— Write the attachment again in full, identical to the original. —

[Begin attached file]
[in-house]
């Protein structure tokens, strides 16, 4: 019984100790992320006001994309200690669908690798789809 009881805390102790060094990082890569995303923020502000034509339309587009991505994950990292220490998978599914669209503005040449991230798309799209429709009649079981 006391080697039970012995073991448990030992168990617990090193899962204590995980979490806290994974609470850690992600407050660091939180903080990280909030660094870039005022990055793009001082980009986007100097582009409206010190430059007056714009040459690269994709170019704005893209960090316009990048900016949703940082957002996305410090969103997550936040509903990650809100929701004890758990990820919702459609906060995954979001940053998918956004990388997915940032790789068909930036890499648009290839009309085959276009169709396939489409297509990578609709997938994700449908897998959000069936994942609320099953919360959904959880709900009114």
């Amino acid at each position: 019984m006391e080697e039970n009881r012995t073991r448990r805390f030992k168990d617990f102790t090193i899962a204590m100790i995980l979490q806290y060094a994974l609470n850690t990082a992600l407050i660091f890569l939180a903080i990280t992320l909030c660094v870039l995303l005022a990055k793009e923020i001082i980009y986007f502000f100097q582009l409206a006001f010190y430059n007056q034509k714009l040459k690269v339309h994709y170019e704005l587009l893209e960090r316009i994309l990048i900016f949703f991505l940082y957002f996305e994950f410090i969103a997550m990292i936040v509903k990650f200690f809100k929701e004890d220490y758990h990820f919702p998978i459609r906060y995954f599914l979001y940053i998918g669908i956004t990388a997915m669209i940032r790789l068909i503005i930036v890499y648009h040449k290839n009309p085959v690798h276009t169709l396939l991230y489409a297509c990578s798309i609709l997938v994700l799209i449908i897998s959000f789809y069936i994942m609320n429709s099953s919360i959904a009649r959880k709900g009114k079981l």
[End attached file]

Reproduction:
[in-house]
């Protein structure tokens, strides 16, 4: 019984100790992320006001994309200690669908690798789809 009881805390102790060094990082890569995303923020502000034509339309587009991505994950990292220490998978599914669209503005040449991230798309799209429709009649079981 006391080697039970012995073991448990030992168990617990090193899962204590995980979490806290994974609470850690992600407050660091939180903080990280909030660094870039005022990055793009001082980009986007100097582009409206010190430059007056714009040459690269994709170019704005893209960090316009990048900016949703940082957002996305410090969103997550936040509903990650809100929701004890758990990820919702459609906060995954979001940053998918956004990388997915940032790789068909930036890499648009290839009309085959276009169709396939489409297509990578609709997938994700449908897998959000069936994942609320099953919360959904959880709900009114």
């Amino acid at each position: 019984m006391e080697e039970n009881r012995t073991r448990r805390f030992k168990d617990f102790t090193i899962a204590m100790i995980l979490q806290y060094a994974l609470n850690t990082a992600l407050i660091f890569l939180a903080i990280t992320l909030c660094v870039l995303l005022a990055k793009e923020i001082i980009y986007f502000f100097q582009l409206a006001f010190y430059n007056q034509k714009l040459k690269v339309h994709y170019e704005l587009l893209e960090r316009i994309l990048i900016f949703f991505l940082y957002f996305e994950f410090i969103a997550m990292i936040v509903k990650f200690f809100k929701e004890d220490y758990h990820f919702p998978i459609r906060y995954f599914l979001y940053i998918g669908i956004t990388a997915m669209i940032r790789l068909i503005i930036v890499y648009h040449k290839n009309p085959v690798h276009t169709l396939l991230y489409a297509c990578s798309i609709l997938v994700l799209i449908i897998s959000f789809y069936i994942m609320n429709s099953s919360i959904a009649r959880k709900g009114k079981l």